D/deaf, Disabled and Neurodiverse Artists’ responses to the Built Environment • Paula Clarke, James Ashe, Jacqueline Wylie, Marie-Therese Davis and Helen Hall
A new exhibition that opens in Belfast on Friday (10th December) will showcase artistic work reflecting disabled people’s experiences of the built environment.
Opening at The University of Atypical for Arts and Disability Gallery on Royal Avenue, the Accessing Architecture exhibition reflects on contemporary attitudes and artistic interpretations to access and inclusion in urban design and architecture.
The work, created by D/deaf, Disabled and Neurodiverse artists, is the culmination of a two-year project funded by the National Lottery Heritage Fund. The project delivered a series of creative workshops, lectures, research opportunities, disability awareness training and a film archive collaboration with Northern Ireland Screen. A documentary film on the project will be released in January 2022.
Sean Fitzsimons, Chairperson of the University of Atypical, commented: “The Accessing Architecture project and exhibition address an important aspect of disabled people’s experience of the built environment. The project gave an important voice to disabled people who faced barriers to access within the built environment in Belfast and beyond.”
The Accessing Architecture exhibition includes work by artists Paula Clarke, James Ashe, Jacqueline Wylie, Marie–Therese Davis and Helen Hall alongside contributions from a number of our participants . Workshops included Plaster landscape casting with architect/maker John Donnelly of ‘Model Citizen,’ and Richard Dougherty, architect, on Access and Architecture.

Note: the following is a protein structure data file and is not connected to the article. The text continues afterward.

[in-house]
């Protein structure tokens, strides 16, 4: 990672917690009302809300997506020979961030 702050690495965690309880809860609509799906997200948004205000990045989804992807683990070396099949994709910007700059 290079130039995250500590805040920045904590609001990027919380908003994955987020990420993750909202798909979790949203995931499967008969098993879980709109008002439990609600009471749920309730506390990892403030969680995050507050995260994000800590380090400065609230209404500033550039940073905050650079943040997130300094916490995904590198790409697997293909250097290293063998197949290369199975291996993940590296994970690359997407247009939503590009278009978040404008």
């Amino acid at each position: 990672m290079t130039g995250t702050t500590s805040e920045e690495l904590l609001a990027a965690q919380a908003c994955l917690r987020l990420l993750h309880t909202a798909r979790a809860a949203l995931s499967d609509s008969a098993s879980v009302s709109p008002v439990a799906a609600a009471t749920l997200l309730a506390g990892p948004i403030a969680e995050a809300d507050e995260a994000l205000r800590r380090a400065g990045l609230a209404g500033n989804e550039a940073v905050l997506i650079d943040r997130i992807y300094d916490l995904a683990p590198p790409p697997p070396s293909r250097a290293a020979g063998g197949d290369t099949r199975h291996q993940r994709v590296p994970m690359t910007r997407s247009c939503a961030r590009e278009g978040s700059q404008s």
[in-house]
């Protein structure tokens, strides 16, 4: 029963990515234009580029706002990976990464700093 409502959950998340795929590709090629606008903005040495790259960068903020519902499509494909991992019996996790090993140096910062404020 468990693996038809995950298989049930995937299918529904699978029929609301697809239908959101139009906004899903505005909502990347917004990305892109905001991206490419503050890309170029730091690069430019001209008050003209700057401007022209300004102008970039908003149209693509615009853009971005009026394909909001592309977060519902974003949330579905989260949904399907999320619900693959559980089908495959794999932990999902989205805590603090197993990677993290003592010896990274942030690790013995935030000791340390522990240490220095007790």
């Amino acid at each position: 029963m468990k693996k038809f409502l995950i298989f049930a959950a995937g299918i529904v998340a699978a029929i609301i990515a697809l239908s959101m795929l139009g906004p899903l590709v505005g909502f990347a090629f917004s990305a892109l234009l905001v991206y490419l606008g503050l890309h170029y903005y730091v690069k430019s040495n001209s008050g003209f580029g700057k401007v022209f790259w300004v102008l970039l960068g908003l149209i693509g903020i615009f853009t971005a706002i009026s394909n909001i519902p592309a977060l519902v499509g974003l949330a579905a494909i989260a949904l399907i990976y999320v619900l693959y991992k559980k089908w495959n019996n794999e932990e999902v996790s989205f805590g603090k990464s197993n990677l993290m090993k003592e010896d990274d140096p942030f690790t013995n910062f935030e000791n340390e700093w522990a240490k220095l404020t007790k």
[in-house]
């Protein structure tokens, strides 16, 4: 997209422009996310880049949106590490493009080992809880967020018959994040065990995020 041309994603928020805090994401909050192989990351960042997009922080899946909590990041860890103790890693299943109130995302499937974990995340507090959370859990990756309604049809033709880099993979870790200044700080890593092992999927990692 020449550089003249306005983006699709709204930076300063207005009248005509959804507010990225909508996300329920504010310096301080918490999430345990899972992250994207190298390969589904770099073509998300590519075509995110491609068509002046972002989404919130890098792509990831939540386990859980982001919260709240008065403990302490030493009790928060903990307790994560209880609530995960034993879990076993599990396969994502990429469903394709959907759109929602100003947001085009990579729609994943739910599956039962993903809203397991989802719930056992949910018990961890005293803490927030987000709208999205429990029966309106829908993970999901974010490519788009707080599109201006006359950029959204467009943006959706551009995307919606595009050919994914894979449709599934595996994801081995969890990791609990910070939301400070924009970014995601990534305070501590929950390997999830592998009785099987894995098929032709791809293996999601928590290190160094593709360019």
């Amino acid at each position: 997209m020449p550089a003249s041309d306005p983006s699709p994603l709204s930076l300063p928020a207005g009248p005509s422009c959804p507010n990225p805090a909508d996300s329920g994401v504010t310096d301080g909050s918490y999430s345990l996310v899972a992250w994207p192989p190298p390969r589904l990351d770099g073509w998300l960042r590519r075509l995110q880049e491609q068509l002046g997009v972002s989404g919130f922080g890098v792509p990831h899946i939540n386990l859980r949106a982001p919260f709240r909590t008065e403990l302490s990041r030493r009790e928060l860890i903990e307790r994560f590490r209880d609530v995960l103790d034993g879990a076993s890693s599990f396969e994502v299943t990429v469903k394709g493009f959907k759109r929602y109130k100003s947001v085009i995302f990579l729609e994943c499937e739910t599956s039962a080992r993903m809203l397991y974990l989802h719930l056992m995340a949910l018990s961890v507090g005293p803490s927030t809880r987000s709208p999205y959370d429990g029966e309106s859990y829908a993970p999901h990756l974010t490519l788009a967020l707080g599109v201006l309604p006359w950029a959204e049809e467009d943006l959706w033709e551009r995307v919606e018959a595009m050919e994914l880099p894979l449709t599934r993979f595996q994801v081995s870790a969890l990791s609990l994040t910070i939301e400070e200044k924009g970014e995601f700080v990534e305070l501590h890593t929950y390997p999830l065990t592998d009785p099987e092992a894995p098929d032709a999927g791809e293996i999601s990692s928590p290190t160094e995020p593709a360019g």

Deirdre McKenna, Exhibition Co-Ordinator, explained that the two-year project allowed people to explore the built environment through a range of different perspectives. “Being able to access a building or move through the streets is every person’s right. Each of the artists responded to the project in different ways filtering their experiences through their creative process and unique perspective.”
The project offered a series of experimental workshops exploring dance and movement to find ways of expressing our physicality of how we move through our city and surroundings. The project was impacted by Covid-19 restrictions and many strands of the project had to move online.
Paul Mullan, Director, Northern Ireland at The National Lottery Heritage Fund said: “We are thrilled to support the University of Atypical in uncovering the cultural heritage of disabled communities in Belfast. Thanks to money raised by National Lottery players, the Accessing Architecture exhibition is bringing forward new and exciting work by D/deaf, disabled and neurodiverse artists. Reflecting on these experiences of accessibility and the built environment will broaden understanding in the wider community.”
The University of Atypical for Arts and Disability is a disabled-led arts charity, taking an empowerment-based approach towards supporting disabled and deaf people’s involvement in the arts. The organisation specialises in developing and promoting the work of artists who are D/deaf, Disabled or Neurodiverse and in reaching disabled and D/deaf audiences.
About The National Lottery Heritage Fund: Using money raised by The National Lottery, The National Lottery Heritage Fund Inspires, leads and resources the UK’s heritage to create positive and lasting change for people and communities, now and in the future. www.HeritageFund.org.uk. Follow @HeritageFundNI on Twitter and @HeritageFundNorthernIreland on Facebook and use the hashtag #NationalLotteryHeritageFund
Six artists have been involved in the project which included workshops, lectures, research opportunities, disability awareness training, a series of exhibitions, and a film on how disability was historically portrayed in the media.
A project report and documentary film will be launched in January 2022.
- We will be gathering your name and contact information at the entrance to the Gallery, which we will keep for 21 days and then delete, in accordance with effective track-and-trace measures.
- Sanitiser units at the entrance and around the venue
- Anyone who can, should wear a face covering when visiting the venue
- We request that people practice social distancing inside of the space
- We will be regularly sanitising all surfaces within the venue
- We will no longer permit the audience/visitors to gather inside of the office space to protect staff
- We will provide single use biodegradable paper cups for refreshments for events
109 - 113 Royal Avenue
Belfast BT1 1FF
Tuesday 11:00 - 15:00
Wednesday 11:00 - 15:00
Thursday 11:00 - 15:00
Friday 11:00 - 15:00